Stress, burnout, and strategies for reducing them: what’s the situation among Canadian family physicians?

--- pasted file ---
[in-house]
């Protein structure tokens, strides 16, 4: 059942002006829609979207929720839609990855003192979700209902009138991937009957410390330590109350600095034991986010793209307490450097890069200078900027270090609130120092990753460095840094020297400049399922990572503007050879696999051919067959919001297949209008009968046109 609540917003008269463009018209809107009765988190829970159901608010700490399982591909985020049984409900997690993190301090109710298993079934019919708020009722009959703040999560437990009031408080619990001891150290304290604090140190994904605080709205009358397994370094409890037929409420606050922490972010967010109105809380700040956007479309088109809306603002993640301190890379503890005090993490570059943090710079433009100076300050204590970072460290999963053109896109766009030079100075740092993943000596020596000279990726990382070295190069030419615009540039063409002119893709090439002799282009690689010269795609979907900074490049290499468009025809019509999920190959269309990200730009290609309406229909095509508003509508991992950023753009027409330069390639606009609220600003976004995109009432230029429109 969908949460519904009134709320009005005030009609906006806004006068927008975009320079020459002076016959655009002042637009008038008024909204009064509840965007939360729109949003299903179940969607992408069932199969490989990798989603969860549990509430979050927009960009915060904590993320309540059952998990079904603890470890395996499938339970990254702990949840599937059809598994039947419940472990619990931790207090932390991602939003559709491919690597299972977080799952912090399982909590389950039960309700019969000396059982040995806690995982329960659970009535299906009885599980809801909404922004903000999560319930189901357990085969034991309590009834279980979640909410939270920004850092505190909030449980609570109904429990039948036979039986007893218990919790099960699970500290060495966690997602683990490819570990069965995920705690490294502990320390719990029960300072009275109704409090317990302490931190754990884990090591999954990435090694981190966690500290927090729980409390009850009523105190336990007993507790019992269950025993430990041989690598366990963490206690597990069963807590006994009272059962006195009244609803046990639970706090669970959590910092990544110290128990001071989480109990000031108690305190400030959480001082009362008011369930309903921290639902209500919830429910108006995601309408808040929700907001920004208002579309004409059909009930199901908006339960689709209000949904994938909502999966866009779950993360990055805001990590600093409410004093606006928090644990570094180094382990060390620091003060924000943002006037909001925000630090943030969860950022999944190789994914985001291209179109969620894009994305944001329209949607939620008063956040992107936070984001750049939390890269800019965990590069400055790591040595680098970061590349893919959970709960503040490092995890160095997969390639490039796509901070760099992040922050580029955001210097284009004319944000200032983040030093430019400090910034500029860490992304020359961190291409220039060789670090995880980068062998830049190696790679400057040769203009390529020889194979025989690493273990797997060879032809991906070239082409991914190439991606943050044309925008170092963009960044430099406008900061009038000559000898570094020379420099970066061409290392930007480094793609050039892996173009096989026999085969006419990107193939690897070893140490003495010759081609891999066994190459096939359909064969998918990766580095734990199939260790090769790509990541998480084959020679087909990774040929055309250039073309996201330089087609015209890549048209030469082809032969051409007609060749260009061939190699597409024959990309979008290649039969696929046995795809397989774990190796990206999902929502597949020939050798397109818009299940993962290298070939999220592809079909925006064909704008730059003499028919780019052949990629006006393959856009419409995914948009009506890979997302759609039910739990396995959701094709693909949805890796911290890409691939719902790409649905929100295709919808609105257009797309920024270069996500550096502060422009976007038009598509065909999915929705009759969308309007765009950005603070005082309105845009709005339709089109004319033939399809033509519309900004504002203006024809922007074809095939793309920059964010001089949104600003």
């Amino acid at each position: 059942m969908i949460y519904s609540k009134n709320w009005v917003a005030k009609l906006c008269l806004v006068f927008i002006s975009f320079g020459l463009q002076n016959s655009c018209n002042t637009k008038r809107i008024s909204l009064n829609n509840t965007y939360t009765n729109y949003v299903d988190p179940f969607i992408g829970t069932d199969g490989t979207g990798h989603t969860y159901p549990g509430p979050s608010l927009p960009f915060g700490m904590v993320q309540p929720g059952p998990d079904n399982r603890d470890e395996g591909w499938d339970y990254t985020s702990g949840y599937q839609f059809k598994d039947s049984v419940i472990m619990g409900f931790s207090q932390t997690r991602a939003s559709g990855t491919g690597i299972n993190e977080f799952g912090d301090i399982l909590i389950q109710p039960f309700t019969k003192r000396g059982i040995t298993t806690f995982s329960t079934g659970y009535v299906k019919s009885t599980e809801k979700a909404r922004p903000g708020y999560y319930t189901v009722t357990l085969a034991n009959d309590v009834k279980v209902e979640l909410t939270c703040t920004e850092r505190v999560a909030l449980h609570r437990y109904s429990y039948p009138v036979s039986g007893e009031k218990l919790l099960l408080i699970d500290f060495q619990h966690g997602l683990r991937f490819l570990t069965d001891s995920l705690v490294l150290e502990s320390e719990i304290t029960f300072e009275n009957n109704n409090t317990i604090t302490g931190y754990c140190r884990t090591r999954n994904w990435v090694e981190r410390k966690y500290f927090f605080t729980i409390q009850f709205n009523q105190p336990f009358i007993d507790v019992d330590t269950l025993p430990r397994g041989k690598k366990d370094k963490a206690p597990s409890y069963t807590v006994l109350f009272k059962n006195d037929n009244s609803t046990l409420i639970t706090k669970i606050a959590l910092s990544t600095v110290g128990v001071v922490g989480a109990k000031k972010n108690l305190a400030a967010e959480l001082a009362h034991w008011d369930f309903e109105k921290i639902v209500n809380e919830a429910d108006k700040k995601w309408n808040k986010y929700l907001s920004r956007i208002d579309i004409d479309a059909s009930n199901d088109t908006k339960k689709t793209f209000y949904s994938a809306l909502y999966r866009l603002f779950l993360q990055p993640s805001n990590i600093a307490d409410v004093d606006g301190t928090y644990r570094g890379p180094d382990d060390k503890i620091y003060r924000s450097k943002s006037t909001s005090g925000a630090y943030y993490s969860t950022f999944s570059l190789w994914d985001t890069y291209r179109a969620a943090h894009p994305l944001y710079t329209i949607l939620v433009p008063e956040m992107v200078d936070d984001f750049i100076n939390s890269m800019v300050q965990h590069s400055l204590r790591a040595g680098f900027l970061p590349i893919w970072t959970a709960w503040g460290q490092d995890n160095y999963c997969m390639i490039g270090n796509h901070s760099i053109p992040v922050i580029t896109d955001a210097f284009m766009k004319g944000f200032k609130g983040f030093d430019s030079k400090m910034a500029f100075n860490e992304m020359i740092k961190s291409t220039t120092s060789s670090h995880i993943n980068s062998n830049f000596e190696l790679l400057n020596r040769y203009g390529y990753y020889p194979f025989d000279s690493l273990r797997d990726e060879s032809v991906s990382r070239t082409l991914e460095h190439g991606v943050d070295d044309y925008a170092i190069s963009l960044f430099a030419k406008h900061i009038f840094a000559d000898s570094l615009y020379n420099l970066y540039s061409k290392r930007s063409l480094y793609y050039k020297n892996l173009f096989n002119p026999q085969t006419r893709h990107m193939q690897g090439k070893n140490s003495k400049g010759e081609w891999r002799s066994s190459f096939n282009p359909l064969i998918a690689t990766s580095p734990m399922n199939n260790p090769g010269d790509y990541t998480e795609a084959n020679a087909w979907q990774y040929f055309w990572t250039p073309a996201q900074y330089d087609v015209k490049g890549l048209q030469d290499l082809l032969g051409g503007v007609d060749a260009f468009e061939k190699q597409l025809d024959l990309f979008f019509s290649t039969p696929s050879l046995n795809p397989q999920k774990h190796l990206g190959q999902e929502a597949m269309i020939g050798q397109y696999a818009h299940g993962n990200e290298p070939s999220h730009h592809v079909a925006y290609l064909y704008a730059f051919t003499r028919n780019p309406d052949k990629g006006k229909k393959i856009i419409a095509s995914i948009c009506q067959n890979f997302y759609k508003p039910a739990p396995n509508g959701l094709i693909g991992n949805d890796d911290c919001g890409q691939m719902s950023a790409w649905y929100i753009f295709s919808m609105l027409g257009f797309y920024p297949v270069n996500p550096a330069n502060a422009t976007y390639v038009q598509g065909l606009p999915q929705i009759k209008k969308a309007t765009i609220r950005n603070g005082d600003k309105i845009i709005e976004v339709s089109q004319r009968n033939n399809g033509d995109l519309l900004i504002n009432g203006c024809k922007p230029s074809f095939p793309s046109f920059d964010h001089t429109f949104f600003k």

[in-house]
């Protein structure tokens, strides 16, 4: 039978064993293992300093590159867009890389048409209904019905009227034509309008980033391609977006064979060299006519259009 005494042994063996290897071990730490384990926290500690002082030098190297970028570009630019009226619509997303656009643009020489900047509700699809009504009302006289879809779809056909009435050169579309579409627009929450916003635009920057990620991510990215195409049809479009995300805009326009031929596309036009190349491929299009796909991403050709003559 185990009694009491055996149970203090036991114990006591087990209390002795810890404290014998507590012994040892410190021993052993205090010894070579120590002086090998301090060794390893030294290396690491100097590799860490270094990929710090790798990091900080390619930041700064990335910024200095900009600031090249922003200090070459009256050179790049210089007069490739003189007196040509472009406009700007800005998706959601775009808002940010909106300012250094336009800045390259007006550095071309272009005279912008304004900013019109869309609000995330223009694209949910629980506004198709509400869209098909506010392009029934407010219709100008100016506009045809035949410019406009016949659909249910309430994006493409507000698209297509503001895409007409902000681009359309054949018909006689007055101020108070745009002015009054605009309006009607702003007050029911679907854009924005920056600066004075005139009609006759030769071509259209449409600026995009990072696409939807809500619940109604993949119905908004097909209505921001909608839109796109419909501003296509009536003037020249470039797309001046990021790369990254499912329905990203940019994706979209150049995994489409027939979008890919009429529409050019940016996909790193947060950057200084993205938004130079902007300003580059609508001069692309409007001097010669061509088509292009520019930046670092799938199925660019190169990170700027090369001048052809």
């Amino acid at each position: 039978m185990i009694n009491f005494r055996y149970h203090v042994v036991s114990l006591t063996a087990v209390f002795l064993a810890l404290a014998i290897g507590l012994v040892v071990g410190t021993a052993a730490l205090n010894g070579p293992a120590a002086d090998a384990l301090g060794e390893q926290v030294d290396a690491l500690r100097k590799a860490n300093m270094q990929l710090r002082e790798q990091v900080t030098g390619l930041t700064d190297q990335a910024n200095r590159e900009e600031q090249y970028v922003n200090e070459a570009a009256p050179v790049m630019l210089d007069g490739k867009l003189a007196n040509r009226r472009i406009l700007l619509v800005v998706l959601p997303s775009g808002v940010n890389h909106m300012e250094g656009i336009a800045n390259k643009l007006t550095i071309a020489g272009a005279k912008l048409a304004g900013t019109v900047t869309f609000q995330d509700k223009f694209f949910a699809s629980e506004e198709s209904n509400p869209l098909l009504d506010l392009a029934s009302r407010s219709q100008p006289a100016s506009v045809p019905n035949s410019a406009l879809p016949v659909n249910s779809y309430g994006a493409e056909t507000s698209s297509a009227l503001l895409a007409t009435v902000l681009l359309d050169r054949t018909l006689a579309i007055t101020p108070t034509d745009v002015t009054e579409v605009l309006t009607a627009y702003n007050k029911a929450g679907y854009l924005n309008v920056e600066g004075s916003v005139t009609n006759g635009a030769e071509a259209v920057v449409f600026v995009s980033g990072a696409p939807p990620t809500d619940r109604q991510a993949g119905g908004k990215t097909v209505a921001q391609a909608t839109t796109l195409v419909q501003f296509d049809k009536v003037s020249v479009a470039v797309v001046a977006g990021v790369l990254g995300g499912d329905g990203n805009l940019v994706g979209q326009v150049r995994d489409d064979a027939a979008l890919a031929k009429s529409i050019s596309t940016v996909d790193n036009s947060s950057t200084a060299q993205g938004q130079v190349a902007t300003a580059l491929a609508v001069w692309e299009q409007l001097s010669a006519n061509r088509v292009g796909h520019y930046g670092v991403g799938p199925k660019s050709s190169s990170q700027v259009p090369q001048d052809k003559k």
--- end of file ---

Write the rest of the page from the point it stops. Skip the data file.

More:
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OBJECTIVE: To ascertain Canadian family physicians’ levels of stress and burnout and the strategies they use to reduce these problems. DESIGN: Census survey. SETTING: Kitchener-Waterloo, an urban area with a population of approximately 300 000 in southwestern Ontario. PARTICIPANTS: Family physicians. MAIN OUTCOME MEASURES: Scores on the Family Physician Stress Inventory, scores on strategies to reduce personal stress, scores on strategies to reduce stress on the job, and scores on the Maslach Burnout Inventory. RESULTS: Participation rate was 77.8% (123 of 158 surveys returned). About 42.5% of participants had high stress levels. Burnout was defined by 3 components: emotional exhaustion, depersonalization (going through the day like an "automaton"), and perceived lack of personal accomplishment. Many respondents scored high on the burnout inventory, and almost half had high levels of emotional exhaustion and depersonalization (47.9% and 46.3%, respectively). No demographic factors were associated with high scores on these components. Use of strategies to reduce personal and occupational stress was associated with lower levels of burnout. Scores on the Family Physician Stress Inventory correlated highly with scores on the Maslach Burnout Inventory. CONCLUSION: Regardless of demographic factors, family physicians are at risk of having high levels of stress and burnout. Classic burnout is related to stress brought on by factors such as too much paperwork, long waits for specialists and tests, feeling undervalued, feeling unsupported, and having to abide by rules and regulations. Common strategies for reducing personal stress included eating nutritiously and spending time with family and friends. Common strategies for reducing stress on the job included valuing relationships with patients and participating in continuing medical education. Stress and burnout are related to the desire to give up practice and are, therefore, a human resources issue for the entire health care system.
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